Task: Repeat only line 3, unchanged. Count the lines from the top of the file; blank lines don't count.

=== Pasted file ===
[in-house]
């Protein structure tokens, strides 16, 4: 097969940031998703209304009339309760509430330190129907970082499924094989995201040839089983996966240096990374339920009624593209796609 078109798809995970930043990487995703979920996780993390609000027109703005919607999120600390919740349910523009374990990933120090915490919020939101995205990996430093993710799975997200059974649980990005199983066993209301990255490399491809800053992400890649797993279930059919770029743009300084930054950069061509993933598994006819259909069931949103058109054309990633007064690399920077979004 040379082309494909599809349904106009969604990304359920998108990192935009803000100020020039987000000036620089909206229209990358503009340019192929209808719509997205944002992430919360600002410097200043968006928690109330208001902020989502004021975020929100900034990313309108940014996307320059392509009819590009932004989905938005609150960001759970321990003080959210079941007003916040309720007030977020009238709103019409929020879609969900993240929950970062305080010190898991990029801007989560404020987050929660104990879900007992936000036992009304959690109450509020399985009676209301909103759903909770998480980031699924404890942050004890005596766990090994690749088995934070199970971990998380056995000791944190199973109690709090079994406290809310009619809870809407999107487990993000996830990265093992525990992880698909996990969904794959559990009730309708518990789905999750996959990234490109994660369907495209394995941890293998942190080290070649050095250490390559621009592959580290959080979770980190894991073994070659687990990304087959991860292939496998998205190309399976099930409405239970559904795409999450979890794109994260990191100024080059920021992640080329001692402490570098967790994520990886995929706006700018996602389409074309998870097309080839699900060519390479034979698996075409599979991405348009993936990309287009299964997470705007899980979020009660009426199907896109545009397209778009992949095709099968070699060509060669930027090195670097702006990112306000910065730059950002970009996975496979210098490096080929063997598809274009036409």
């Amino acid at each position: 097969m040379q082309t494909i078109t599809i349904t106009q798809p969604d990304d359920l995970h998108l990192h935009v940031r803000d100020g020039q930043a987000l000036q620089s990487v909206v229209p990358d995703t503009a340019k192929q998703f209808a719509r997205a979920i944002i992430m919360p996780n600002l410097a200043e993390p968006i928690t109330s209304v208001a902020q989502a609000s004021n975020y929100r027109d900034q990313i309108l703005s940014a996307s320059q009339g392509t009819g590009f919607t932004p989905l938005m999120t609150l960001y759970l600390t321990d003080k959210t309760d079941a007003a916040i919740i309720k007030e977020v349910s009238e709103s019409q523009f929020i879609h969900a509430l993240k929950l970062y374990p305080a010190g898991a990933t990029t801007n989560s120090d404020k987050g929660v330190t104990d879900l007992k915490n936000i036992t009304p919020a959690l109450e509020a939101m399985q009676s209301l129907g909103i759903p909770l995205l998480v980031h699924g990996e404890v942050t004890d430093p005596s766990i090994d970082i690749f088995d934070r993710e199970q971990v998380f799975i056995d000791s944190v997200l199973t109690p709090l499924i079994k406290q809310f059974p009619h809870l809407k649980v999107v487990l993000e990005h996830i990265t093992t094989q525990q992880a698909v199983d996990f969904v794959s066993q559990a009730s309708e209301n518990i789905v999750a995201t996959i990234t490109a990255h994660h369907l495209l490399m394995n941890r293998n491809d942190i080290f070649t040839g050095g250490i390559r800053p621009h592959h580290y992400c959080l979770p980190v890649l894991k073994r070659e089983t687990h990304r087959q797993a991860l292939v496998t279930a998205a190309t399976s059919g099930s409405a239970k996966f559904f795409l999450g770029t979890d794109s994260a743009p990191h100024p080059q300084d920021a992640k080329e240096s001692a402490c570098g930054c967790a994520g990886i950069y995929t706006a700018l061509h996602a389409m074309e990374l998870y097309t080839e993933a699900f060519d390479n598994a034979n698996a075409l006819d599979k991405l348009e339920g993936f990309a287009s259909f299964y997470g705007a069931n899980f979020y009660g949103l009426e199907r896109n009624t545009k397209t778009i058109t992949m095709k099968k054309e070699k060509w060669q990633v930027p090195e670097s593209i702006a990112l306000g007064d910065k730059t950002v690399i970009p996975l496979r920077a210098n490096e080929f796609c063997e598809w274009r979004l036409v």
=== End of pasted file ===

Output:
């Amino acid at each position: 097969m040379q082309t494909i078109t599809i349904t106009q798809p969604d990304d359920l995970h998108l990192h935009v940031r803000d100020g020039q930043a987000l000036q620089s990487v909206v229209p990358d995703t503009a340019k192929q998703f209808a719509r997205a979920i944002i992430m919360p996780n600002l410097a200043e993390p968006i928690t109330s209304v208001a902020q989502a609000s004021n975020y929100r027109d900034q990313i309108l703005s940014a996307s320059q009339g392509t009819g590009f919607t932004p989905l938005m999120t609150l960001y759970l600390t321990d003080k959210t309760d079941a007003a916040i919740i309720k007030e977020v349910s009238e709103s019409q523009f929020i879609h969900a509430l993240k929950l970062y374990p305080a010190g898991a990933t990029t801007n989560s120090d404020k987050g929660v330190t104990d879900l007992k915490n936000i036992t009304p919020a959690l109450e509020a939101m399985q009676s209301l129907g909103i759903p909770l995205l998480v980031h699924g990996e404890v942050t004890d430093p005596s766990i090994d970082i690749f088995d934070r993710e199970q971990v998380f799975i056995d000791s944190v997200l199973t109690p709090l499924i079994k406290q809310f059974p009619h809870l809407k649980v999107v487990l993000e990005h996830i990265t093992t094989q525990q992880a698909v199983d996990f969904v794959s066993q559990a009730s309708e209301n518990i789905v999750a995201t996959i990234t490109a990255h994660h369907l495209l490399m394995n941890r293998n491809d942190i080290f070649t040839g050095g250490i390559r800053p621009h592959h580290y992400c959080l979770p980190v890649l894991k073994r070659e089983t687990h990304r087959q797993a991860l292939v496998t279930a998205a190309t399976s059919g099930s409405a239970k996966f559904f795409l999450g770029t979890d794109s994260a743009p990191h100024p080059q300084d920021a992640k080329e240096s001692a402490c570098g930054c967790a994520g990886i950069y995929t706006a700018l061509h996602a389409m074309e990374l998870y097309t080839e993933a699900f060519d390479n598994a034979n698996a075409l006819d599979k991405l348009e339920g993936f990309a287009s259909f299964y997470g705007a069931n899980f979020y009660g949103l009426e199907r896109n009624t545009k397209t778009i058109t992949m095709k099968k054309e070699k060509w060669q990633v930027p090195e670097s593209i702006a990112l306000g007064d910065k730059t950002v690399i970009p996975l496979r920077a210098n490096e080929f796609c063997e598809w274009r979004l036409v």